Saying more taxpayers are using better, more cost-effective ways to get tax help, the IRS has announced it will close 68 of its 400 nationwide walk-in Taxpayer Assistance Centers (TAC) in the fall of 2005. IRS officials say the closures represent the agency's continuing efforts to create efficiencies, modernize operations and reduce costs while maintaining its commitment to taxpayer service.
The closures, say the IRS, reflect a growing tendency by taxpayers to rely on the Agency's online tax services like IRS.gov and e-filing. In a press release, the IRS noted that face-to-face interactions with taxpayers are declining. This year, for example, the majority of tax returns were filed electronically, marking the first time in history that e-filing outpaced paper returns.
Weve made significant improvements in service in recent years. The walk-in sites are our most costly service vehicle, and we find taxpayers prefer to use our toll-free phone lines where their questions can be routed to subject matter experts, said IRS Commissioner Mark W. Everson in a press release. Like most other federal agencies, were being asked to create efficiencies and be responsible with taxpayers dollars. Using objective criteria, were creating these efficiencies where theyll have the least impact on good service.
In recent testimony assessing the IRS FY 2006 budget request, the Government Accountability Office stated: In light of the current budget environment and IRSs improvements in taxpayer service over the last several years, this is an opportune time to reconsider the menu of services it provides. Further, in its testimony dated May 19, 2005, GAO credited IRS for identifying savings, including closing walk-in offices, noting that demand for walk-in services has continued to decrease. They also recognized that savings could be used to help maintain the quality of other services.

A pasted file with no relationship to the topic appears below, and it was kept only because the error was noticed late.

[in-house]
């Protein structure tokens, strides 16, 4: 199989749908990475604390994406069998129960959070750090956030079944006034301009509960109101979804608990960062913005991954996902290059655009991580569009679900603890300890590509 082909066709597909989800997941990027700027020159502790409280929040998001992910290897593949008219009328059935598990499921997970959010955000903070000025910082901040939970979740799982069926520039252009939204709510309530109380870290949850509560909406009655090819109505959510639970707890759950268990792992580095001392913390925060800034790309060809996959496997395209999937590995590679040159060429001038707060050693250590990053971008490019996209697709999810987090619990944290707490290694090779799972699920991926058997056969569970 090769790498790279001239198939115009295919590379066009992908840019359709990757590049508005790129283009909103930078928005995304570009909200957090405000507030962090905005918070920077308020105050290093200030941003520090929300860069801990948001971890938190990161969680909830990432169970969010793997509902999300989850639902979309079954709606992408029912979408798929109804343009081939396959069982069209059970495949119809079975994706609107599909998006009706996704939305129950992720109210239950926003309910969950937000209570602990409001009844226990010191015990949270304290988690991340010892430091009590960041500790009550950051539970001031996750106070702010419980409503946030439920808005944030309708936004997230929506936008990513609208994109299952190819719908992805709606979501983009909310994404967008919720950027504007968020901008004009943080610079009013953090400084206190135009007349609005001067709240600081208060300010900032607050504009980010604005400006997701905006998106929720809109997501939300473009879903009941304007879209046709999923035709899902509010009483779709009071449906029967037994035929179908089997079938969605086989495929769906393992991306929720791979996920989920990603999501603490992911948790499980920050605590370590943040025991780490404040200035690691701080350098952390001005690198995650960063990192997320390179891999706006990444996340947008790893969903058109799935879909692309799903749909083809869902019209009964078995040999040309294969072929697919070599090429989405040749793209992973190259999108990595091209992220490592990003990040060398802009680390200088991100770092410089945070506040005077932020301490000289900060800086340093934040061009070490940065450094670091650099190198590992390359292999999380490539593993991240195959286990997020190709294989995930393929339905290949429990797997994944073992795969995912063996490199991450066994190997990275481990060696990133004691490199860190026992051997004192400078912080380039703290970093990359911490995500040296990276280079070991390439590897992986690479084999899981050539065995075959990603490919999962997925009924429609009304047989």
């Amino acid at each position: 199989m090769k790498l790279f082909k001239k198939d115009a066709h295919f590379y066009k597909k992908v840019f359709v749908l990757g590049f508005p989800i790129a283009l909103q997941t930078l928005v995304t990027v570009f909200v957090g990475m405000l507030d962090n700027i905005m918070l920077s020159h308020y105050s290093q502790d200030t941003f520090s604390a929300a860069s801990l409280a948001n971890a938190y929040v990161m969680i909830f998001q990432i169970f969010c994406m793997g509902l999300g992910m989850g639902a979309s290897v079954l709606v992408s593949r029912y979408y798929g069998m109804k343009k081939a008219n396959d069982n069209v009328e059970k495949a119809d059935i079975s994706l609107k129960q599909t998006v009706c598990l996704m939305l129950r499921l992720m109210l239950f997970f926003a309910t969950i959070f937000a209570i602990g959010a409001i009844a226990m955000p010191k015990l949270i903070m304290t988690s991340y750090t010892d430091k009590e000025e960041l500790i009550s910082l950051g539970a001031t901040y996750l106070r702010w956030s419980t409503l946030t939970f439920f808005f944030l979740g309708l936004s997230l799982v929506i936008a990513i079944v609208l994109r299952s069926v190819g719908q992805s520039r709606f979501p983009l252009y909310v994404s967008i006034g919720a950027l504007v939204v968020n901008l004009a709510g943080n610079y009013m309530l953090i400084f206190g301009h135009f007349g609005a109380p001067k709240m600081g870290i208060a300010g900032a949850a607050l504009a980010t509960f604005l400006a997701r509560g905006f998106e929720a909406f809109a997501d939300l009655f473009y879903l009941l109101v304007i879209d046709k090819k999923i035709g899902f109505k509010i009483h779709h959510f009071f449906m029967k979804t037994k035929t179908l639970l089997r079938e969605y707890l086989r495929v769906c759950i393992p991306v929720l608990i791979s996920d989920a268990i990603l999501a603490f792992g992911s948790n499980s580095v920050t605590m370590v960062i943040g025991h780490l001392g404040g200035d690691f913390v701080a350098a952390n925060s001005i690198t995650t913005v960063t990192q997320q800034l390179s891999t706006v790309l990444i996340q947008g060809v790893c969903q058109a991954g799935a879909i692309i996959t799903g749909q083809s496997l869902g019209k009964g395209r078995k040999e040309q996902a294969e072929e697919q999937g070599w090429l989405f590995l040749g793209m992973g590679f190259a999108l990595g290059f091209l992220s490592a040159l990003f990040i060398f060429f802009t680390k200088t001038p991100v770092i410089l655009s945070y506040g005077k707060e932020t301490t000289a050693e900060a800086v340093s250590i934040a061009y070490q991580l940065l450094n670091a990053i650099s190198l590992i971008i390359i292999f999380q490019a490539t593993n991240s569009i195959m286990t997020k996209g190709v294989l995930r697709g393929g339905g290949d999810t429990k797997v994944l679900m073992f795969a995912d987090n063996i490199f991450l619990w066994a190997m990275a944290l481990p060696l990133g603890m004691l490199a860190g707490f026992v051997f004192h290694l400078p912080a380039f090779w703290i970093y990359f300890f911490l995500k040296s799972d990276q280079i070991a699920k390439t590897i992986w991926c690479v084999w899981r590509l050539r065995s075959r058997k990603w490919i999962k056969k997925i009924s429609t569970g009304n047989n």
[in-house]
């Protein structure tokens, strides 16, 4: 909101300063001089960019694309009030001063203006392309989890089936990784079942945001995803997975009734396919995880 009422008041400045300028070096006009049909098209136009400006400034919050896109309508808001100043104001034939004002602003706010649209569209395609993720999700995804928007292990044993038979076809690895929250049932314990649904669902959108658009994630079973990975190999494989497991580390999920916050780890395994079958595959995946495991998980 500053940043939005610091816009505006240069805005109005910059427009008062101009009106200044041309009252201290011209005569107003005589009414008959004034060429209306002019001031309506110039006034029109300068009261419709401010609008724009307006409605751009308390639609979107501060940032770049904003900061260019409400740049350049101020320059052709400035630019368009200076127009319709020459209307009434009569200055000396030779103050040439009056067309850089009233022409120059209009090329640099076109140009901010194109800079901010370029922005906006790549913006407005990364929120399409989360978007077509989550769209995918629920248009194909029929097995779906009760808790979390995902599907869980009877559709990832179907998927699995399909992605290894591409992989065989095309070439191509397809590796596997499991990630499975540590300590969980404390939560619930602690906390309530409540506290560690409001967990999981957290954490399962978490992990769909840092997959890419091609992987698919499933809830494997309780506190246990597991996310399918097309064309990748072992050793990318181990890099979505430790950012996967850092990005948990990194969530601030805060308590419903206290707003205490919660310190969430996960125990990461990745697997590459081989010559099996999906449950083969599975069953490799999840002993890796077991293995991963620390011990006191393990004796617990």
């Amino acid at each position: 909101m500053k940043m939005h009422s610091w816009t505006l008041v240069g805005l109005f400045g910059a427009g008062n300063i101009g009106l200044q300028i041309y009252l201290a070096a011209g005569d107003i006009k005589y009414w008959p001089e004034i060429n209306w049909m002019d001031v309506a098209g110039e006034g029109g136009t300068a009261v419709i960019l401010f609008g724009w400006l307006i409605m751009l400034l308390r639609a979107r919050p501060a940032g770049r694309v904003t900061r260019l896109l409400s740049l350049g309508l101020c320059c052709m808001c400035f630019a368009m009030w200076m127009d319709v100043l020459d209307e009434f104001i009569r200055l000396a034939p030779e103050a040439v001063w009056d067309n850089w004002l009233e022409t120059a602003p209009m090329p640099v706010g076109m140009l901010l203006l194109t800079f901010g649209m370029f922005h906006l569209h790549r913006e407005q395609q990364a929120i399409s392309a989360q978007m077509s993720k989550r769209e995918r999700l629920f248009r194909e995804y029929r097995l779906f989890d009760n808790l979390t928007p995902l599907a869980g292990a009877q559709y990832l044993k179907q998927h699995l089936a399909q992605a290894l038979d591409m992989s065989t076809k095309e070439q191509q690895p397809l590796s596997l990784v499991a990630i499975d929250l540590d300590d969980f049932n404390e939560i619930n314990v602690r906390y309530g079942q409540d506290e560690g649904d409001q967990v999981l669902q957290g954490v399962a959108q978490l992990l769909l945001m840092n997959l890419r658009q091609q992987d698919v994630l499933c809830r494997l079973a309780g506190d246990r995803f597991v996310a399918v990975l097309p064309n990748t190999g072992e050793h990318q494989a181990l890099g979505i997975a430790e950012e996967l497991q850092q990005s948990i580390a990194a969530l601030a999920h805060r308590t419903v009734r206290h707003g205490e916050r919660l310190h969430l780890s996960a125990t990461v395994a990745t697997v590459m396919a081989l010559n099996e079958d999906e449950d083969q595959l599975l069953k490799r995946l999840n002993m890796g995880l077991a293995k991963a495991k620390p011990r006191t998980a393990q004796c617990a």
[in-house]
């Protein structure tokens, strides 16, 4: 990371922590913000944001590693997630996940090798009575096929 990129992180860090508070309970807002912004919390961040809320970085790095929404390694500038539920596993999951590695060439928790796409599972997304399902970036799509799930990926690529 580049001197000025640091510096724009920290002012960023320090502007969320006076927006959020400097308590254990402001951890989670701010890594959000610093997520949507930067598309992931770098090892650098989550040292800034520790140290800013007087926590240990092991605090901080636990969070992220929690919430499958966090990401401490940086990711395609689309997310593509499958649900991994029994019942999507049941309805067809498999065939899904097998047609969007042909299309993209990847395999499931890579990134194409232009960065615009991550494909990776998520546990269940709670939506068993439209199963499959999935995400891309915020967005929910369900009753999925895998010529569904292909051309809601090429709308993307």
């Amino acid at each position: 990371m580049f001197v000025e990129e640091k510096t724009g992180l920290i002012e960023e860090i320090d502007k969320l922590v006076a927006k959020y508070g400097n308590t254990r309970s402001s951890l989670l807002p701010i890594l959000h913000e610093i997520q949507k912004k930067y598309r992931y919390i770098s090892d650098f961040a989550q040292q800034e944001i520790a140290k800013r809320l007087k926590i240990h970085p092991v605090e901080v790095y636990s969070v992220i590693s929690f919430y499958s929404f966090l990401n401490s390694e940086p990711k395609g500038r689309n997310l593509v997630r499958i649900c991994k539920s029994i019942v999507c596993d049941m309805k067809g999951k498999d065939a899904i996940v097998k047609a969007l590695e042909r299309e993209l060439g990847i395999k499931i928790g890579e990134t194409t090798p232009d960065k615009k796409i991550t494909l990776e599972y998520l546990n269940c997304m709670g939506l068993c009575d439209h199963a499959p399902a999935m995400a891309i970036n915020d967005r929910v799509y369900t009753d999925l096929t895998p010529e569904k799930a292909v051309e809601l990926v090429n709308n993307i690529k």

IRS figures show that key taxpayer services cost far more when provided at the walk-in centers than when provided electronically. For example, downloading tax forms from the IRS website costs less than one dollar, while distributing a form at a TAC costs $9. Tax law questions can also be answered much less expensively ($11) and with more accuracy and a higher customer satisfaction rate through the toll-free phone lines than at a TAC ($22).
Face-to-face contact is the most expensive method of customer service, and the number of visitors to TACs has dropped as use of the IRS web site has dramatically increased. In Fiscal Year 2004, visitors to TACs were down 1.26 million from the prior year, and down nearly 2 million from Fiscal Year 2002. At the same time, the number of visits to IRS.gov and the number of web page views climbed 128 percent and 155 percent, respectively, between fiscal 2002 and 2004.
The use of Wheres My Refund, an on-line service that provides refund status information formerly available only by calling the toll-free line or visiting a TAC, was up 1,316 percent from FY 2002 to FY 2004. Internet based services such as Wheres My Refund enable taxpayers to get answers without going to an IRS office.
The continued growth of e-filing also is a factor, with 66.5 million tax returns e-filed this year. There are fewer taxpayer errors with electronic filing, which means fewer calls and visits to the IRS following up on tax return issues.
The IRS based its decision of which TACs to close on five criteria, including workload considerations, geographic factors, demographics, employee costs and facility costs.
About 450 IRS employees nationwide will be effected by the TAC closures. The IRS expects to be able to help most of the displaced employees find other jobs within the IRS or other Treasury Bureaus.